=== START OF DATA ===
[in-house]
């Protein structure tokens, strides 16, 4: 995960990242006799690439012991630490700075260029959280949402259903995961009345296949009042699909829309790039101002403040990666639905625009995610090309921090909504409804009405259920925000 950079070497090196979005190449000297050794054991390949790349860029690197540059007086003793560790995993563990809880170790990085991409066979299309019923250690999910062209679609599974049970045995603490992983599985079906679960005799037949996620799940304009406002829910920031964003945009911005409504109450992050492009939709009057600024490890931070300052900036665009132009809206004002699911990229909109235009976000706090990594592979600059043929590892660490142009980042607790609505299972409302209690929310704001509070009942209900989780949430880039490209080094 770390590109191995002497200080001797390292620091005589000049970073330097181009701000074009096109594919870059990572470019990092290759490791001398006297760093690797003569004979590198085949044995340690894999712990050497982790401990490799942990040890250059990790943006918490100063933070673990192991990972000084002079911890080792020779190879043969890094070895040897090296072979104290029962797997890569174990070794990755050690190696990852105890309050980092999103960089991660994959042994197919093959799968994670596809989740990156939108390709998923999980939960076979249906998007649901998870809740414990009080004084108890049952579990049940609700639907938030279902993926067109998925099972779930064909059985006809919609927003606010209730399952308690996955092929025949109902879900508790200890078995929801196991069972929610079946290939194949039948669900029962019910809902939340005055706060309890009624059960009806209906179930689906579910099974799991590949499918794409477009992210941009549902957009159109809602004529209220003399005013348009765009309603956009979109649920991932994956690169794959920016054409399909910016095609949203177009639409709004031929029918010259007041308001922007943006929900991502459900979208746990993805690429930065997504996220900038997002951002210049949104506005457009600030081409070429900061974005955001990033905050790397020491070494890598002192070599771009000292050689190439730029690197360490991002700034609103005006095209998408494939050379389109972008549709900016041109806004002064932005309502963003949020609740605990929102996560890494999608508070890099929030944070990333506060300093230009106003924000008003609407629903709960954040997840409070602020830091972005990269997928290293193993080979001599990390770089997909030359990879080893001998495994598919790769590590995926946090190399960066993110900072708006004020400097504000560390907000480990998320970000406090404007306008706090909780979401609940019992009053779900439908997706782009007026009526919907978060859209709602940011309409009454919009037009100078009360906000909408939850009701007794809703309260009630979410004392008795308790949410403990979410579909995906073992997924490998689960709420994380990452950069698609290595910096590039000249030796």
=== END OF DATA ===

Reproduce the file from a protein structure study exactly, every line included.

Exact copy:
[in-house]
């Protein structure tokens, strides 16, 4: 995960990242006799690439012991630490700075260029959280949402259903995961009345296949009042699909829309790039101002403040990666639905625009995610090309921090909504409804009405259920925000 950079070497090196979005190449000297050794054991390949790349860029690197540059007086003793560790995993563990809880170790990085991409066979299309019923250690999910062209679609599974049970045995603490992983599985079906679960005799037949996620799940304009406002829910920031964003945009911005409504109450992050492009939709009057600024490890931070300052900036665009132009809206004002699911990229909109235009976000706090990594592979600059043929590892660490142009980042607790609505299972409302209690929310704001509070009942209900989780949430880039490209080094 770390590109191995002497200080001797390292620091005589000049970073330097181009701000074009096109594919870059990572470019990092290759490791001398006297760093690797003569004979590198085949044995340690894999712990050497982790401990490799942990040890250059990790943006918490100063933070673990192991990972000084002079911890080792020779190879043969890094070895040897090296072979104290029962797997890569174990070794990755050690190696990852105890309050980092999103960089991660994959042994197919093959799968994670596809989740990156939108390709998923999980939960076979249906998007649901998870809740414990009080004084108890049952579990049940609700639907938030279902993926067109998925099972779930064909059985006809919609927003606010209730399952308690996955092929025949109902879900508790200890078995929801196991069972929610079946290939194949039948669900029962019910809902939340005055706060309890009624059960009806209906179930689906579910099974799991590949499918794409477009992210941009549902957009159109809602004529209220003399005013348009765009309603956009979109649920991932994956690169794959920016054409399909910016095609949203177009639409709004031929029918010259007041308001922007943006929900991502459900979208746990993805690429930065997504996220900038997002951002210049949104506005457009600030081409070429900061974005955001990033905050790397020491070494890598002192070599771009000292050689190439730029690197360490991002700034609103005006095209998408494939050379389109972008549709900016041109806004002064932005309502963003949020609740605990929102996560890494999608508070890099929030944070990333506060300093230009106003924000008003609407629903709960954040997840409070602020830091972005990269997928290293193993080979001599990390770089997909030359990879080893001998495994598919790769590590995926946090190399960066993110900072708006004020400097504000560390907000480990998320970000406090404007306008706090909780979401609940019992009053779900439908997706782009007026009526919907978060859209709602940011309409009454919009037009100078009360906000909408939850009701007794809703309260009630979410004392008795308790949410403990979410579909995906073992997924490998689960709420994380990452950069698609290595910096590039000249030796």